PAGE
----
6. The Dismissal Order granted Plaintiff leave to amend the Complaint within 30 days of the date of the Dismissal Order to plead sufficient facts to support a reasonable inference that a constitutional violation occurred during his confinement, such as: adverse conditions that were caused by specific state actors; adverse conditions that caused Plaintiff to endure genuine privations and hardship over an extended period of time; or adverse conditions that were excessive in relation to their purposes.

         7. On March 22, 2017, Plaintiff submitted an Amended Complaint, again asserting claims arising from incarceration at “Camden County Correctional Facility” (Docket Entry 5 (“Amended Complaint”) at § III(A)), but differing from the Original Complaint as to conditions of confinement facts and alleged injuries[1]:

a. First, as to conditions of confinement facts, the Amended Complaint contends that Plaintiff: (i) was “not supplied with an ind[i]gent packet” during “7 day lockdown for 23 hours per day”; (ii) “wasn't supplied with any form of washcloth to shower with so I had no way of keeping up with my hygiene during this time”; (iii) “was not given any toilet paper”; and (iv) “had no soap.” Amended Complaint, Docket Entry 5, § III(C). Unlike the Original Complaint, the Amended Complaint contains no allegations concerning Plaintiff being “made to sleep on the floor” while incarcerated. Original Complaint, § III(C). In short, the Amended Complaint does not adopt the allegations in the Original Complaint as to conditions of confinement being challenged.
b. Second, as to alleged injuries, the Amended Complaint contends that Plaintiff “sustained a rash on bottom and private area that was later treated with a vaginal cream.” Amended Complaint § IV. Plaintiff denied sustaining any injuries in the Original Complaint. Original Complaint § IV (“N/A”). In short, the Amended Complaint does not adopt the allegations in the Original Complaint as to Plaintiff's purported injuries.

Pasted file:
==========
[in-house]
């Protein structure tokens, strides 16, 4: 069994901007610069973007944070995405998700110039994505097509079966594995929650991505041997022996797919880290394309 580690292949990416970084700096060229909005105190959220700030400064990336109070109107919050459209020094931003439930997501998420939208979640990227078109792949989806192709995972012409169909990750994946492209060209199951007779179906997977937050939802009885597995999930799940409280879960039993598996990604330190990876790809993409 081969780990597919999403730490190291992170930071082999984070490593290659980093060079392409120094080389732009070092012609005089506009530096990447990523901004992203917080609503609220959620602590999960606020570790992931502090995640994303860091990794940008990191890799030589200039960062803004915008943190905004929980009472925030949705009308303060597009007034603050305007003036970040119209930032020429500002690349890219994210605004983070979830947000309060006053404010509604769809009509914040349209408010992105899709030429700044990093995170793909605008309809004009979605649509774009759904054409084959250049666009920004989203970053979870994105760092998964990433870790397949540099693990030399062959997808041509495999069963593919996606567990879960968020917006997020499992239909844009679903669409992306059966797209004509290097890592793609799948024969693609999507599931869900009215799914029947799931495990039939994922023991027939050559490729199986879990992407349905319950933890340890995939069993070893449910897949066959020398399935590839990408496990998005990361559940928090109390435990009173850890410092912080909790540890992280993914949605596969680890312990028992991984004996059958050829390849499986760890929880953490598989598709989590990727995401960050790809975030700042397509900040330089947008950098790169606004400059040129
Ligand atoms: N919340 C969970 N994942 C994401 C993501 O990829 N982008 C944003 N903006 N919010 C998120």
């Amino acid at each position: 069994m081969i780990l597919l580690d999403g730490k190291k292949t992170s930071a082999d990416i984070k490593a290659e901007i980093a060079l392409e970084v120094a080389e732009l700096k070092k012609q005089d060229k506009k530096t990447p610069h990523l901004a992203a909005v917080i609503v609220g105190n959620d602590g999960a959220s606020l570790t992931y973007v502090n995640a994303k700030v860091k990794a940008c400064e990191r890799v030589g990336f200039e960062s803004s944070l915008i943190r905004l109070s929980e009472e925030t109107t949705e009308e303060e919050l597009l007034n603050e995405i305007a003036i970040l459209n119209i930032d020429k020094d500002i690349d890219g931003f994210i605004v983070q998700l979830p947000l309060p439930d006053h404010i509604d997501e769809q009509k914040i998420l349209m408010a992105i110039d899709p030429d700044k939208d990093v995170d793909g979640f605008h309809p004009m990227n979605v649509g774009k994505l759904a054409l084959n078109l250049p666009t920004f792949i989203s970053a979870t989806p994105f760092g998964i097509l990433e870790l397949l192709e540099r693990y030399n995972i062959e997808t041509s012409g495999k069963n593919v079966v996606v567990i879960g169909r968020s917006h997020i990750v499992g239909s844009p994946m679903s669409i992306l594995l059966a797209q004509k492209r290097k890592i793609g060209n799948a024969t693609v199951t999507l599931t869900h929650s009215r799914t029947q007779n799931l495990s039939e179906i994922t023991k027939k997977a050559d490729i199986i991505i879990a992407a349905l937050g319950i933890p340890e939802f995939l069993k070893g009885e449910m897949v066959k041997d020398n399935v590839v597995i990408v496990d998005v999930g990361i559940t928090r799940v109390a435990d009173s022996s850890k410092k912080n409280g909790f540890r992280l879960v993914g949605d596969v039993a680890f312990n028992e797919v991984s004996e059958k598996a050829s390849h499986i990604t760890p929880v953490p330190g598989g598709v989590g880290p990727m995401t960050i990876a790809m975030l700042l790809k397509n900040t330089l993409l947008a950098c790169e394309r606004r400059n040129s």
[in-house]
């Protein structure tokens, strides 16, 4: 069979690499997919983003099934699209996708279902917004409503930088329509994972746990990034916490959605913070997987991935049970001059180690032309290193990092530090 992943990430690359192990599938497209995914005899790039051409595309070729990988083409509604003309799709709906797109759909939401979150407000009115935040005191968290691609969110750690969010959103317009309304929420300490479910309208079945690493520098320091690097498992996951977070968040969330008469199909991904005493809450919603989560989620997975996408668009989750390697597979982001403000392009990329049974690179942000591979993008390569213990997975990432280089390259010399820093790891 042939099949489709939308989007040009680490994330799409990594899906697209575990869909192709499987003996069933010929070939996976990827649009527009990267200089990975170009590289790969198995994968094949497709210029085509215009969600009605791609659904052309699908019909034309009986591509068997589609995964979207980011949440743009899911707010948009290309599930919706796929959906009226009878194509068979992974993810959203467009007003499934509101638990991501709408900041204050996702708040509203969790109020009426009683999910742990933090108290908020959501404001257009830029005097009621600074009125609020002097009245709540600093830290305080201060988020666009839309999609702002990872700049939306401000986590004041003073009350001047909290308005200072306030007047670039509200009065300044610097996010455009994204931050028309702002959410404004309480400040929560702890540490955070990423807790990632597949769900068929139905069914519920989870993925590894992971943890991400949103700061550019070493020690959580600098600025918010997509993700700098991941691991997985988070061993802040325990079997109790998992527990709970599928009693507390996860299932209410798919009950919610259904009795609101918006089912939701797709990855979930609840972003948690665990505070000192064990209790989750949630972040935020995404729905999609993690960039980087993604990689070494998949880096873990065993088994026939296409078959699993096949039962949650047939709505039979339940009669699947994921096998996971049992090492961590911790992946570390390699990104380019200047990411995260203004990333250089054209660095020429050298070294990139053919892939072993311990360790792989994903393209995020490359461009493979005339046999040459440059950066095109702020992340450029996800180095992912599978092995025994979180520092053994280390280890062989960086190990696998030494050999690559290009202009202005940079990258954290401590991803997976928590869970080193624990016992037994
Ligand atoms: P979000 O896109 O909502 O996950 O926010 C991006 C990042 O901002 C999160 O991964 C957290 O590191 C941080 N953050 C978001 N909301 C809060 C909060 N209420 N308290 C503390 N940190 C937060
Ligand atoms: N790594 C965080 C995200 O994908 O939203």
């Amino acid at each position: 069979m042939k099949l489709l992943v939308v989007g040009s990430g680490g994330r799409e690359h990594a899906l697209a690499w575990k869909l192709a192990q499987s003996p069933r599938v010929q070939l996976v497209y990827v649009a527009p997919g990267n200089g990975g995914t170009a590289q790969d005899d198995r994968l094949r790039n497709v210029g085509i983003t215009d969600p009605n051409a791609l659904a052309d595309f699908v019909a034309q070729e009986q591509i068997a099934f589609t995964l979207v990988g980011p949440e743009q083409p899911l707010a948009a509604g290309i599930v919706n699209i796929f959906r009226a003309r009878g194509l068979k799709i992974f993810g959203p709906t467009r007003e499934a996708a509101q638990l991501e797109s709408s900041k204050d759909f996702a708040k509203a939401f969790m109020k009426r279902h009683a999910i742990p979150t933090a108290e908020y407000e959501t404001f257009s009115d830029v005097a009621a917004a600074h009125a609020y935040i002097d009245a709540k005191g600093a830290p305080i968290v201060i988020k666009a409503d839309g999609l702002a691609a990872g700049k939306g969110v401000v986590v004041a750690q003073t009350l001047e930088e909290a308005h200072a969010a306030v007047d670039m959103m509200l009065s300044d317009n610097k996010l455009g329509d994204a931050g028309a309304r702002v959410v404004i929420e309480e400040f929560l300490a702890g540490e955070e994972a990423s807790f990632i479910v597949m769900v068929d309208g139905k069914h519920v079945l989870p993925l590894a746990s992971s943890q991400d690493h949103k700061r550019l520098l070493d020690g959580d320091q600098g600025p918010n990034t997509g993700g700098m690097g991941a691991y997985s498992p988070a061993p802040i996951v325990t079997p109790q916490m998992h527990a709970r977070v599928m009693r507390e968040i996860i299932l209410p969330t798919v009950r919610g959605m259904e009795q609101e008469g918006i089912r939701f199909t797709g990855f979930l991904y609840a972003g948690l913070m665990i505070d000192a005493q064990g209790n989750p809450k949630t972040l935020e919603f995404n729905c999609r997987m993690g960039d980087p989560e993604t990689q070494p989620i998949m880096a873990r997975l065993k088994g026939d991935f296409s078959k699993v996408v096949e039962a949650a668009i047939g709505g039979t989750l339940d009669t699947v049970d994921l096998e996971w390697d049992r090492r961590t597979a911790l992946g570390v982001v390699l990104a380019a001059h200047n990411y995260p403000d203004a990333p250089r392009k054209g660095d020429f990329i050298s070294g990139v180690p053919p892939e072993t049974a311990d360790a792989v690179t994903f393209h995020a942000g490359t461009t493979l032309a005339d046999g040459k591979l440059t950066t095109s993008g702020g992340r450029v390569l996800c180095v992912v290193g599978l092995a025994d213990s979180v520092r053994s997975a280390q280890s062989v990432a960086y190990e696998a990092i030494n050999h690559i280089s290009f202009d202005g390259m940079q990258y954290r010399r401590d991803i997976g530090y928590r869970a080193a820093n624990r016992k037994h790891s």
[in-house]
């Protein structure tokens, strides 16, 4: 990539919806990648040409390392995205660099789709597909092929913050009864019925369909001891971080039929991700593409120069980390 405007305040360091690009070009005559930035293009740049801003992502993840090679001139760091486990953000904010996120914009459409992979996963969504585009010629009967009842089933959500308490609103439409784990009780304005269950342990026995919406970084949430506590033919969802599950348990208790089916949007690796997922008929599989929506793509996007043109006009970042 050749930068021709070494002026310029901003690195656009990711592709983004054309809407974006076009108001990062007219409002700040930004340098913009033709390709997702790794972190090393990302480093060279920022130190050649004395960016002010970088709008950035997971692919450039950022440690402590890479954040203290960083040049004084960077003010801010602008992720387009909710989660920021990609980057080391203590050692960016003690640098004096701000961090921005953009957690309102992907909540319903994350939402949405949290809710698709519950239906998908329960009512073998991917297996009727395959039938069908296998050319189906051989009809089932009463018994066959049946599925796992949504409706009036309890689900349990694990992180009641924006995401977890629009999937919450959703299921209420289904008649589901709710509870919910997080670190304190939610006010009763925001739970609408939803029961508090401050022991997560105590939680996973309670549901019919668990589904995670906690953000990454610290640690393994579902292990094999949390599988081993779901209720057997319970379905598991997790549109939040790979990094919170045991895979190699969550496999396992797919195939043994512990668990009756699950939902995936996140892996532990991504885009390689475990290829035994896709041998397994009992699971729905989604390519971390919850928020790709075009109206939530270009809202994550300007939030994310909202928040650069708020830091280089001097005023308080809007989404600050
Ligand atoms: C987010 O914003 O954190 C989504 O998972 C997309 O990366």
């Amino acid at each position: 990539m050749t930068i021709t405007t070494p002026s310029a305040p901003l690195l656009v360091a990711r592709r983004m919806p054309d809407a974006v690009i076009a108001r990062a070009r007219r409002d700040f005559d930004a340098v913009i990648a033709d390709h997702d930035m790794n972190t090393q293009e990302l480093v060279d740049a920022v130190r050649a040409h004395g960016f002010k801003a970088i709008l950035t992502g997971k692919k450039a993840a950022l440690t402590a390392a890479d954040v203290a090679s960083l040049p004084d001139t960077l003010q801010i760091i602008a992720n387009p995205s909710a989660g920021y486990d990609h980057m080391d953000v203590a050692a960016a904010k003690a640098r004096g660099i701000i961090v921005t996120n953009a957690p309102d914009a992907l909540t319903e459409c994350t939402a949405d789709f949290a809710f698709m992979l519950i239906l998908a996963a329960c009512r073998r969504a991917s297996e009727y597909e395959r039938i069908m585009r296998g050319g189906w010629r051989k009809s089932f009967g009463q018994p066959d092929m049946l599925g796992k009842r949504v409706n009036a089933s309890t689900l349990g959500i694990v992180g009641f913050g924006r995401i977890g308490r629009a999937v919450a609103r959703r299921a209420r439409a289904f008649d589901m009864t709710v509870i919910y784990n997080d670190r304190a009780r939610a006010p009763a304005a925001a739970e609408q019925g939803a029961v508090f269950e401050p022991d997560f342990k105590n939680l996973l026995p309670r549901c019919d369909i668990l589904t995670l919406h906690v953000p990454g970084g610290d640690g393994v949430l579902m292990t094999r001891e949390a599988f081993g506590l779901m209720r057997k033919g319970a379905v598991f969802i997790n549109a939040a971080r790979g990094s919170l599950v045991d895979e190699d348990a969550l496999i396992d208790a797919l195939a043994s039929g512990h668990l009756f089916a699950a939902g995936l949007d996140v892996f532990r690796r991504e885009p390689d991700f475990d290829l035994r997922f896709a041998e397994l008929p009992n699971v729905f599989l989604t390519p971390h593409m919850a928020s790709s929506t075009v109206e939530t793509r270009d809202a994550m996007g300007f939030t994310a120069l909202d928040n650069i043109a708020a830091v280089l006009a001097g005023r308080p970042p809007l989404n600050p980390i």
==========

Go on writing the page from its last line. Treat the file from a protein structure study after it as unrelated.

8. In accordance with the directives of the PLRA, the Court must now screen the Amended Complaint to dismiss any claim that is frivolous, malicious, fails to state a claim, or seeks monetary relief from a defendant who is immune from suit. Pursuant to this mandate of the PLRA, the Court now finds that Plaintiff's March 22, 2017 Amended Complaint is insufficient to constitute an amended complaint that survives this Court's review under § 1915.

         9. First, whether referred to as “Camden County Correctional Facility” (Docket Entry 1 § III(A); Docket Entry 5 at 1; Docket Entry 5 § I(B)) or “Camden County Jail” (Docket Entry 1 § I(B)), Plaintiff's claims against the defendant correctional facility where Plaintiff was incarcerated cannot survive dismissal with prejudice.

         10. In order to set forth a prima facie case under § 1983, a plaintiff must show: “(1) a person deprived him of a federal right; and (2) the person who deprived him of that right acted under color of state or territorial law.” Groman v. Twp. of Manalapan, 47 ...